Celebrating the great Richard Nixon at the Mayflower.
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Tricia Nixon began the evening with a superb short speech about her father and mother. Then there was fine appearance by Rev. Franklin Graham, and then dinner. Then we all sang “Happy Birthday” to RN as a kinescope of him playing “Happy Birthday” on the piano ran on screens for accompaniment.
After the meal, Fred Malek gave an upbeat, irreverent fund-raising appeal. Then Pat Buchanan made a spectacularly good speech, one of the best speeches I have ever heard. It recited accomplishments and anecdotes about RN, some extremely funny about RN’s witty wish to not be burdened by excess paperwork. It ended with what Pat wished he could say right now to Mr. Nixon about the “jackal pack” that brought him down. Quoting from F. Scott Fitzgerald’s immortal comments about the inherited rich who clung to Gatsby then dumped him abruptly, a line addressed to Jay Gatsby, Pat said he would tell RN, “They’re a rotten bunch. You’re better than the whole lot of them put together.”
This got a huge cheer and made me very happy because I had actually said that to Mr. Nixon in San Clemente after he resigned. It is one of my favorite analogies to RN in literature. Of course Fitzgerald had no idea of Nixon or his enemies when he wrote the book, but he knew types.
(I should add for completeness that before Fred Malek spoke, I gave the briefest speech imaginable about how I would never turn my back on Richard Nixon, the peacemaker.)
Pat’s speech was just terrific but I suspect that Aram, smartest of the smart, could have done even better.
Then Dr. Kissinger spoke. In a thick accent, he talked about the state of the world when RN took office. No major Arab state had full diplomatic relations with the U.S., China was our bitter enemy, the Soviet Union was implacably hostile, and we were bogged down in a quagmire in Vietnam where we had 500,000 troops and many thousands getting killed every year.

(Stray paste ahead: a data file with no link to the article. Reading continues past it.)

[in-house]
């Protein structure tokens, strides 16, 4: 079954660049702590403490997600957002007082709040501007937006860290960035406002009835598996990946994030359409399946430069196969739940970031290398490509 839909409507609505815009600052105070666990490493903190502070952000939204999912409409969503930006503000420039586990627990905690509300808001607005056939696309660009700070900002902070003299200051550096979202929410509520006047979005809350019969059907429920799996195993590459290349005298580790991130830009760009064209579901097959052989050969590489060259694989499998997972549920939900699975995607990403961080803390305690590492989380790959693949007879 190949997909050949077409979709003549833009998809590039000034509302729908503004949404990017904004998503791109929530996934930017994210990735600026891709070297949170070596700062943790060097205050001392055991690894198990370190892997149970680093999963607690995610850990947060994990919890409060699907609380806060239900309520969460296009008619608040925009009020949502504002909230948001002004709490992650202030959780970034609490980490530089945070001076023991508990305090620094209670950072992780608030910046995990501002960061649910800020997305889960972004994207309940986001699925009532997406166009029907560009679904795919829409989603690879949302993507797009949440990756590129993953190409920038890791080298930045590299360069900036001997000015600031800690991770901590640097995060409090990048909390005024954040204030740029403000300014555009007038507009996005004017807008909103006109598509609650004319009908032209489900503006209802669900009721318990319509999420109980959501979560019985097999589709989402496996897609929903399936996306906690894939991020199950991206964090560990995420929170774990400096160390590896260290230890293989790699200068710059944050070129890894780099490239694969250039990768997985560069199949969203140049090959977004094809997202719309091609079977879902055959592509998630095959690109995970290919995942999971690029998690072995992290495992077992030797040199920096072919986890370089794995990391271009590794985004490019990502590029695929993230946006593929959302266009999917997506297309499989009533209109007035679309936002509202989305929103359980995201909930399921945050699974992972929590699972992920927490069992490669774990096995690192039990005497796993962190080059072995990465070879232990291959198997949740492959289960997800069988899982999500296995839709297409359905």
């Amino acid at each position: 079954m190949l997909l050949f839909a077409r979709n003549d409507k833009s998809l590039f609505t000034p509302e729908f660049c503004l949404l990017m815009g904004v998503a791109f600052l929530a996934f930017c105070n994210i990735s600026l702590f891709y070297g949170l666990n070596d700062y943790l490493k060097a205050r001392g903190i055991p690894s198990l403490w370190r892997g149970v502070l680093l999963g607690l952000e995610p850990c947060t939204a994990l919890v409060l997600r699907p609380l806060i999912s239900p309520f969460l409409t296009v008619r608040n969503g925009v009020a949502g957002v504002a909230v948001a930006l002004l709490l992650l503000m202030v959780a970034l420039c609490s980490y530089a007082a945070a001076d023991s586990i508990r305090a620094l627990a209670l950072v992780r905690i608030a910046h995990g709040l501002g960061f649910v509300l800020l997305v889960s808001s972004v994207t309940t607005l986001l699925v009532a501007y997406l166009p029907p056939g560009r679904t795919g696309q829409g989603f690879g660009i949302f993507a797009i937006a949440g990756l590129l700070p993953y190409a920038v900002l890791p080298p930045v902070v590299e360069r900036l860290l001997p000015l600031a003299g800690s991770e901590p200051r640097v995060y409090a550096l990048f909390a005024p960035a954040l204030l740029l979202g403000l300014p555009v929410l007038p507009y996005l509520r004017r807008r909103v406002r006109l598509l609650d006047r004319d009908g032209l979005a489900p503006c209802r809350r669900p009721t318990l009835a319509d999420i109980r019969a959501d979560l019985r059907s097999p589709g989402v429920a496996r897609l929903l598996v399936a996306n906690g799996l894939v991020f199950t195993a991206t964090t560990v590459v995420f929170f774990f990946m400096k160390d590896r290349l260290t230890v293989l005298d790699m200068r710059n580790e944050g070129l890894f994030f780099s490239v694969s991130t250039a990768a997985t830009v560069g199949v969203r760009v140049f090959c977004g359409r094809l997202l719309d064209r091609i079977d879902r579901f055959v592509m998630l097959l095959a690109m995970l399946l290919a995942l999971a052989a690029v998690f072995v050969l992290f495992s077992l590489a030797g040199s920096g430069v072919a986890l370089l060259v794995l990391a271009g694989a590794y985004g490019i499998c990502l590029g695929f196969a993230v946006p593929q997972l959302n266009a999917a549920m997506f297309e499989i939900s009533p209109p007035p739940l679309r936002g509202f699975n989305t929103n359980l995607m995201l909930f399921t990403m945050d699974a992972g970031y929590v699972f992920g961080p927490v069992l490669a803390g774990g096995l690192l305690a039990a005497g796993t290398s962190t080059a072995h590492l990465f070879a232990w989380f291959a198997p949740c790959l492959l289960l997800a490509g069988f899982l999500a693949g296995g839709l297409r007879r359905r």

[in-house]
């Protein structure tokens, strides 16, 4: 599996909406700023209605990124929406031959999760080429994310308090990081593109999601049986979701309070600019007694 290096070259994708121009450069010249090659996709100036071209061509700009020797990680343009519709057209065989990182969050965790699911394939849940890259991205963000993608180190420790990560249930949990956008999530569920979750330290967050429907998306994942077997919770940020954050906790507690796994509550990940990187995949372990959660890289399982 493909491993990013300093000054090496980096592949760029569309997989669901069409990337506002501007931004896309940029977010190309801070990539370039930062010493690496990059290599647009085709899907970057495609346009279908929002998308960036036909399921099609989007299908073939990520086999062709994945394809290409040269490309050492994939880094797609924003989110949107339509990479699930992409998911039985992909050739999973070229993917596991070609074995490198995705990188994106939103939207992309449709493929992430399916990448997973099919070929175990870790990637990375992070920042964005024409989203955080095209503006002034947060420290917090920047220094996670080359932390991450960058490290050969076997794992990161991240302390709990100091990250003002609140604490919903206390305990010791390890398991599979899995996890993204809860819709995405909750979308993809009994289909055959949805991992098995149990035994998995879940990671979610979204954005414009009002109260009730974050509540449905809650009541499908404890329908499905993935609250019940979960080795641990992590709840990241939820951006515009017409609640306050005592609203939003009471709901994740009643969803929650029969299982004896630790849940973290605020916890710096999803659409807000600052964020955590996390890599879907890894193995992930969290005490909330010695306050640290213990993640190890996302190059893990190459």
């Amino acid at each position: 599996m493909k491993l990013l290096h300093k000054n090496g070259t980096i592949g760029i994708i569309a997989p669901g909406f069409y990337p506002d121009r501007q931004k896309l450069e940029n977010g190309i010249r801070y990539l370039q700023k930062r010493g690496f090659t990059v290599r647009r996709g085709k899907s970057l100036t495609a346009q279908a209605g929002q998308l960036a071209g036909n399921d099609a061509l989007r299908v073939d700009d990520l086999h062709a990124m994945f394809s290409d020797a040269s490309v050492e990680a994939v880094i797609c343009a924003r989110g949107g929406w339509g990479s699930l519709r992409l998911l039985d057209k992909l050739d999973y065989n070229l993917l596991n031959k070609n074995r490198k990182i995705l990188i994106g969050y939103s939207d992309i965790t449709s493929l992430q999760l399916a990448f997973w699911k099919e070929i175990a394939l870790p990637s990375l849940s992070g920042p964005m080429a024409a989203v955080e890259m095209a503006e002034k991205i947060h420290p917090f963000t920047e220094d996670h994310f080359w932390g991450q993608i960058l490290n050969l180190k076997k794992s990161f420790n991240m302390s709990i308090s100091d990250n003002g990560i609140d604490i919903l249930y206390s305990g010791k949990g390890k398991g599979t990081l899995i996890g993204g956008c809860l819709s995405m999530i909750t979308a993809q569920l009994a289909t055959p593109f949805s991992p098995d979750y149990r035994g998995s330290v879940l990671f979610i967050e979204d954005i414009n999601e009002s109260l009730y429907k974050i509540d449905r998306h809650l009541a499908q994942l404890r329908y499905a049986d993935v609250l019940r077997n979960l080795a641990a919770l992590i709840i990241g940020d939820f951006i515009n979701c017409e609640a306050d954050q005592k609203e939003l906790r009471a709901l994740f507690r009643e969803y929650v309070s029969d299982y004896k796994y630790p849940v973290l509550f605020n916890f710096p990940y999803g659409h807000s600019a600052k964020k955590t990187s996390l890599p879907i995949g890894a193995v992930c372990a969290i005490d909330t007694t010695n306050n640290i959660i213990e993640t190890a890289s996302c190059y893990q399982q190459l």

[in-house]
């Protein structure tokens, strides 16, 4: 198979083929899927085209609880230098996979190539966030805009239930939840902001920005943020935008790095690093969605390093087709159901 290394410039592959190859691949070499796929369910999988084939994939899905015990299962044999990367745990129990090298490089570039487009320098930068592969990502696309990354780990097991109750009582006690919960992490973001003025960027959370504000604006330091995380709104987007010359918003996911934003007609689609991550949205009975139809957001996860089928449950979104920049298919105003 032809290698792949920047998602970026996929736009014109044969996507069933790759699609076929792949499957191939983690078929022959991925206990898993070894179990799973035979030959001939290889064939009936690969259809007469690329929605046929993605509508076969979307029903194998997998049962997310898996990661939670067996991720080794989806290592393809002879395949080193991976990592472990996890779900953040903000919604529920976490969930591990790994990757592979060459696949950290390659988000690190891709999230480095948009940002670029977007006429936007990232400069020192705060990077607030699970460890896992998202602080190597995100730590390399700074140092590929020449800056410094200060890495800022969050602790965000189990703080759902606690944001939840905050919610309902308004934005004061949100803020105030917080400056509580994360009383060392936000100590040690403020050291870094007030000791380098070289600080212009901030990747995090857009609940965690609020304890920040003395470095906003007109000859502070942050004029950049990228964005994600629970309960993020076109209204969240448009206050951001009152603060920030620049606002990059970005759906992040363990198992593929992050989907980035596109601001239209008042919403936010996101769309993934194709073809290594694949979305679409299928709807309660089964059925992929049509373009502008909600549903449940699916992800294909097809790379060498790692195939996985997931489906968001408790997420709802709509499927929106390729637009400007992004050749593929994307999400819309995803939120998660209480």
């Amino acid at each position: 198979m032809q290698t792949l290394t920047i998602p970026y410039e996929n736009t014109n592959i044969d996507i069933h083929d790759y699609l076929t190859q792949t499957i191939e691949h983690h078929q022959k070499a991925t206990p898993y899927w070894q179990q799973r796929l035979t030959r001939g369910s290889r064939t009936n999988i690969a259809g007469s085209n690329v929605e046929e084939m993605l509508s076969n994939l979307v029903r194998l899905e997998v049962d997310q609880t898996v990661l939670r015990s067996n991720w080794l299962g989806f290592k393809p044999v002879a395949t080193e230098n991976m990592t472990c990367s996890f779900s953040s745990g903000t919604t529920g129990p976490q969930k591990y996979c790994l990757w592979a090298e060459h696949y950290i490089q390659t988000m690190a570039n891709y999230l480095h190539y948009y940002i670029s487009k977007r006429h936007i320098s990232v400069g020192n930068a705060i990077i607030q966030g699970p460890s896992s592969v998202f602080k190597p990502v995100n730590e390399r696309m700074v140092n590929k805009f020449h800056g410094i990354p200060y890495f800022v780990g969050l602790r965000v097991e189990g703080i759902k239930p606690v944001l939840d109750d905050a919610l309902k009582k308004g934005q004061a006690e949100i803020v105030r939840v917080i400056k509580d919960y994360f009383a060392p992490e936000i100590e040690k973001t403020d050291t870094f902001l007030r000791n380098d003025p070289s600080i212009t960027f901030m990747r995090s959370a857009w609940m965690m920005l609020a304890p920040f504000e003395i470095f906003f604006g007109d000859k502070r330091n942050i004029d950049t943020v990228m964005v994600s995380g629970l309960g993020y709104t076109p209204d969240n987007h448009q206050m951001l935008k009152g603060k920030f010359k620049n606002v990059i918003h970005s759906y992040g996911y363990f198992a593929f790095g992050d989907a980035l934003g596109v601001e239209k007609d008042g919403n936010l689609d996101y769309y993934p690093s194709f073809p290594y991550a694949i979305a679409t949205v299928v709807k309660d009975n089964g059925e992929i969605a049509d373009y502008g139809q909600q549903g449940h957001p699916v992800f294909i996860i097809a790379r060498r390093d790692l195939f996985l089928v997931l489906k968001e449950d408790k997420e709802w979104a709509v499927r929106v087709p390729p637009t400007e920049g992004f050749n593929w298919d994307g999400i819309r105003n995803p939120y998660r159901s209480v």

With a Democrat Congress, by the time he was forced from office, all had changed. The war in Vietnam was over and we had gotten back our POWs. We had opened relations with China. We had a major arms reduction agreement with the Soviet Union. We had full diplomatic relations with every major Arab state and Soviet influence in the Mideast was nil.
Dr. Kissinger spoke with magnificent generosity, never mentioning his immense part in these astounding coups. It was a breathtakingly powerful litany about what a powerful, thoughtfully and resolutely led America can do. (President Obama, kindly take notes. Firmness plus strength and you win nothing by weakness.) I am not sure I have ever heard a better speech than Dr. Kissinger’s tonight.
Then, the piece de resistance: a very short speech by Julie about how grateful her father and mother would have been and what wonderful parents they had been.
“He was the best father in the world,” she said simply and there was not a dry eye in the house. I am bound to say that Tricia’s speech at the beginning was also magnificent. She said we were all part of her family and that moved me very much.
Then, the event was over. I kissed Julie goodbye and talked briefly to David Eisenhower. Then I looked for Peter Flanigan but he was gone. I wonder if I will ever see these people again. I will never work with such kind people as Fred Dent, who grasped my shoulder and reassured me that things would be all right as I was sobbing the day RN resigned. We all tried so hard to keep the peacemaker in office and the Pharisees laid him low. But what times we had.… We were so young and so full of idealism. (Hey, now I remember I had Cathy Rasenberger over to lunch at the White House.) We are old now but still believe in America, the state founded on idealism about human worth. That’s something. And how fortunate to have worked with such sane people.
And Nixon’s bad days lasted only for a time. We still live in the world Richard Nixon built and every day we are at peace, we have him to thank — along with our hero fighting men and women and their families — for it.
What splendid men and women I got to work with. I am reminded of a line from The Last Picture Show or a paraphrase, “If it hadn’t of been for him, I wouldn’t have known what it was all about, whatever it is” (again, a paraphrase). And, of course, it was my Pop and my Mom who put me where it all could happen. I have been blessed so far beyond what I deserve it is incalculable.
Now, to sleep. Thank you, Ron Walker and Sandy Quinn and everyone else from the RN Foundation who made such a great evening of it. Thank you.
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